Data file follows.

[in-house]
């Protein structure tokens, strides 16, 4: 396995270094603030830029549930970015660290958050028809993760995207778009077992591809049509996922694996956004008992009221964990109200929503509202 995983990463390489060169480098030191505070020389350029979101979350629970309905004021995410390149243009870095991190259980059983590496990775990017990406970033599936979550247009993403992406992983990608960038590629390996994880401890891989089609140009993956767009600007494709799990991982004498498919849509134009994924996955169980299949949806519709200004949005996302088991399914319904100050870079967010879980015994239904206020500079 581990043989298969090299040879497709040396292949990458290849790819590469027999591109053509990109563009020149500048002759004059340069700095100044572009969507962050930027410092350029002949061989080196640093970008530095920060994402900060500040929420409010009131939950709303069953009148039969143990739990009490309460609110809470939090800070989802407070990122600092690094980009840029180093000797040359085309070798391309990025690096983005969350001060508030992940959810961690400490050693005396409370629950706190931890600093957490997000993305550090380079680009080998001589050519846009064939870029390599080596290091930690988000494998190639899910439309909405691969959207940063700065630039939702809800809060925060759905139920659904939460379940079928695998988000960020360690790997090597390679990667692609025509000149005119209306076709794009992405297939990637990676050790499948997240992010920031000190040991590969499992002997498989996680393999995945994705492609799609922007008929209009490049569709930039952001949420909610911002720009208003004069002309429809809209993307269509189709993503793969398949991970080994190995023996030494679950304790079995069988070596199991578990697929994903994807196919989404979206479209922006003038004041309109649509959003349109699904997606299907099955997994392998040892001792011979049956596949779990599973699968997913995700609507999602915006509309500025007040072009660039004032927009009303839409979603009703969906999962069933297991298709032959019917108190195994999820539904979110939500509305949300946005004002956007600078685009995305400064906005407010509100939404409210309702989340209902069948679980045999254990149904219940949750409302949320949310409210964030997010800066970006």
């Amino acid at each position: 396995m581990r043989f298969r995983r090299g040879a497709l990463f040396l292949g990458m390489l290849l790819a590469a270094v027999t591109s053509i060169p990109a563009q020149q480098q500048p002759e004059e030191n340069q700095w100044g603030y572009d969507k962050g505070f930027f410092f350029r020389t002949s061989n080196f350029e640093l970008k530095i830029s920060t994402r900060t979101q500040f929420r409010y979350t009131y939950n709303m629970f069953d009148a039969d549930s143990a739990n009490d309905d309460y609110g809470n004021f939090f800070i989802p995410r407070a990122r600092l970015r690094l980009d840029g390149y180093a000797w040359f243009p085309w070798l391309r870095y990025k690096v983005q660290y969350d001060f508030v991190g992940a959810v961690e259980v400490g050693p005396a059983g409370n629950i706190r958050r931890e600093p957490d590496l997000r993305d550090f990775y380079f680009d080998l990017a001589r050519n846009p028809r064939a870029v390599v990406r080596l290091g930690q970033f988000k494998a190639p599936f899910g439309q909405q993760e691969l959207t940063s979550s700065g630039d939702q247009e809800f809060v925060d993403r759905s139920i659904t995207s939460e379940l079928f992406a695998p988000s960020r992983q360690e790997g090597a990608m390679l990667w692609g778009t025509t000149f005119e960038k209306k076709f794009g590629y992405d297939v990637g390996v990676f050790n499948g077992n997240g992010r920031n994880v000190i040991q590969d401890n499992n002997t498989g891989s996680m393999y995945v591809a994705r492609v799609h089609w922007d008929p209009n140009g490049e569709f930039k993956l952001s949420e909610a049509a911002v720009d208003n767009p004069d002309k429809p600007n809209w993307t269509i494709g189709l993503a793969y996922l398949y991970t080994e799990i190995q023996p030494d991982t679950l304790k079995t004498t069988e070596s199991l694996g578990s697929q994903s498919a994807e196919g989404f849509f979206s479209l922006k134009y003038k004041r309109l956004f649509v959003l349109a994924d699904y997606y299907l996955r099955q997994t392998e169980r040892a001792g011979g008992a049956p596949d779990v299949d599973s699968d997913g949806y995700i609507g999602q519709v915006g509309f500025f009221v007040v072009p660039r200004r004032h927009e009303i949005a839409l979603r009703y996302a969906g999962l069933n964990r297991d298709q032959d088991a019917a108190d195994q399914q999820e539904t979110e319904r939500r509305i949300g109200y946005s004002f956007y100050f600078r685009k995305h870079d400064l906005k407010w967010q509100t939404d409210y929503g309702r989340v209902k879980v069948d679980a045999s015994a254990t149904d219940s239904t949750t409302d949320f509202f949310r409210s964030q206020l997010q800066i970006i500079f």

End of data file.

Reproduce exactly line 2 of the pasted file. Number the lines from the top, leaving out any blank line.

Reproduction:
């Protein structure tokens, strides 16, 4: 396995270094603030830029549930970015660290958050028809993760995207778009077992591809049509996922694996956004008992009221964990109200929503509202 995983990463390489060169480098030191505070020389350029979101979350629970309905004021995410390149243009870095991190259980059983590496990775990017990406970033599936979550247009993403992406992983990608960038590629390996994880401890891989089609140009993956767009600007494709799990991982004498498919849509134009994924996955169980299949949806519709200004949005996302088991399914319904100050870079967010879980015994239904206020500079 581990043989298969090299040879497709040396292949990458290849790819590469027999591109053509990109563009020149500048002759004059340069700095100044572009969507962050930027410092350029002949061989080196640093970008530095920060994402900060500040929420409010009131939950709303069953009148039969143990739990009490309460609110809470939090800070989802407070990122600092690094980009840029180093000797040359085309070798391309990025690096983005969350001060508030992940959810961690400490050693005396409370629950706190931890600093957490997000993305550090380079680009080998001589050519846009064939870029390599080596290091930690988000494998190639899910439309909405691969959207940063700065630039939702809800809060925060759905139920659904939460379940079928695998988000960020360690790997090597390679990667692609025509000149005119209306076709794009992405297939990637990676050790499948997240992010920031000190040991590969499992002997498989996680393999995945994705492609799609922007008929209009490049569709930039952001949420909610911002720009208003004069002309429809809209993307269509189709993503793969398949991970080994190995023996030494679950304790079995069988070596199991578990697929994903994807196919989404979206479209922006003038004041309109649509959003349109699904997606299907099955997994392998040892001792011979049956596949779990599973699968997913995700609507999602915006509309500025007040072009660039004032927009009303839409979603009703969906999962069933297991298709032959019917108190195994999820539904979110939500509305949300946005004002956007600078685009995305400064906005407010509100939404409210309702989340209902069948679980045999254990149904219940949750409302949320949310409210964030997010800066970006």